French Canadian Musical Traditions and Traditional Adirondack Music
The North Country’s proximity to Quebec, and their shared economies based on forestry, hunting, fishing, trapping, and the St. Lawrence River has led to much mingling of cultures over the years. In nineteenth and early twentieth century logging camps, the “Frenchman” was a familiar and highly valued member of the teams. Many people from Quebec chose to permanently settle in the North Country, leaving a clear legacy of French surnames. While some families gradually lost touch with their French Canadian roots, music continued to serve as a marker of their Quebecois ethnicity for others. Music also plays an important role in the preservation of culture in Canada: the traditional music of Quebec has fostered cultural pride, and numerous young musicians have deliberately sought out the tunes of their forefathers in order to preserve these treasures.
French-speaking Quebec is one of the oldest regions to be colonized in North America. The first European colonists to join the indigenous people in Quebec were primarily French fur trappers, woodsmen and farmers from the Normandy, Loire, and Breton regions of France. They established the fortified cities of Montreal and Quebec City along the St. Lawrence River, and these two cities are still the centers of Quebecois culture today. In the 19th century, the relatively homogenous French-speaking population was joined by waves of immigrants from England, Scotland, and Ireland. Aspects of the music of these Anglo-Irish people were readily assimilated into the Quebec musical style, as the styles share much common ground, especially the use of the fiddle in country dance music.
secular songs and dances of Quebec were a popular means of entertainment for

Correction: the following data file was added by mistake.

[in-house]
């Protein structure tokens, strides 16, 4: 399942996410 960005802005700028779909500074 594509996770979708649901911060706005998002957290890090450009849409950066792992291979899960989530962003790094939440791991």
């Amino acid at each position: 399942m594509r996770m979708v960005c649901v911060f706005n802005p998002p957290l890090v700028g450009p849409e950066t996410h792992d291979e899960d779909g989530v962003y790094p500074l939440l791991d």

their communities, functioning as a sustaining force in a difficult, isolating
environment. People would often get together for informal house parties called veillées (prayer evenings and
wakes that became impromptu kitchen dances) to pass the time. Although some
tunes were collected and transcribed for publication in songbooks, most were
passed down through word of mouth or through relatives. Family music-making is at the heart of this
tradition. French Canadians often kept family songbooks over several
generations and brought them out at gatherings so everyone could sing the old
La Famille Ouimet, French American Traditions
music from Quebec is quite similar to traditional music of France and Ireland.
They are in fact all quite closely related.
Like in Irish traditional music, the fiddle, guitar, mouth organ
(harmonica) and accordion are key instruments, and dance tunes make up a large
part of the repertory. The Quebec style
features a combination of French contra dances and minuets mixed with reels,
jigs, and airs from the early Anglo-Irish country-dance styles.
aspect characteristic of Quebec music is its use of foot clogging. During
certain tunes, the performers will use their feet as rhythmic accompaniment as
they play and sing, adding a heel-toe tap that alternates from one foot to the
other in time with the beat. Legend has it that foot clogging developed during veillees,
where the tight quarters made real step dancing impossible. Other
distinguishing aspects of the instrumental style include frequent double stops
on the fiddle, fast tempos, asymmetrical phrase lengths (“crooked tunes”), and
highly accented musical phrases.
Quebec song style shares many characteristics with French traditional folk songs, including monophonic
songs and ballads with short, simple tunes in strophic form. A special feature
in the Quebec style is to have a soloist begin the first line of a song in an
open full voice, which is then repeated by others in a robust chorus, often before the soloist
completely finishes the phrase. This
hearty a capella style is
unmistakably associated with the tradition, and it has great appeal. The North Country Ouimet Family’s version of
the tradition French folksong “Vive la Compagne” is a good example of this
style. - North Country Public Radio
The songs from the Quebec repertoire explore a variety of subjects. While some are serious, many more are bawdy, humorous, and full of joie-de-vivre, speaking for instance of the charms of a pretty lass and a full bottle of whiskey, or making jokes at the expense of a cuckolded husband. According to Bernard (Bernie) Ouimet, traditional music is gradually disappearing from North Country French Canadian communities because the family music-making tradition is fading, and young people aren’t learning the songs.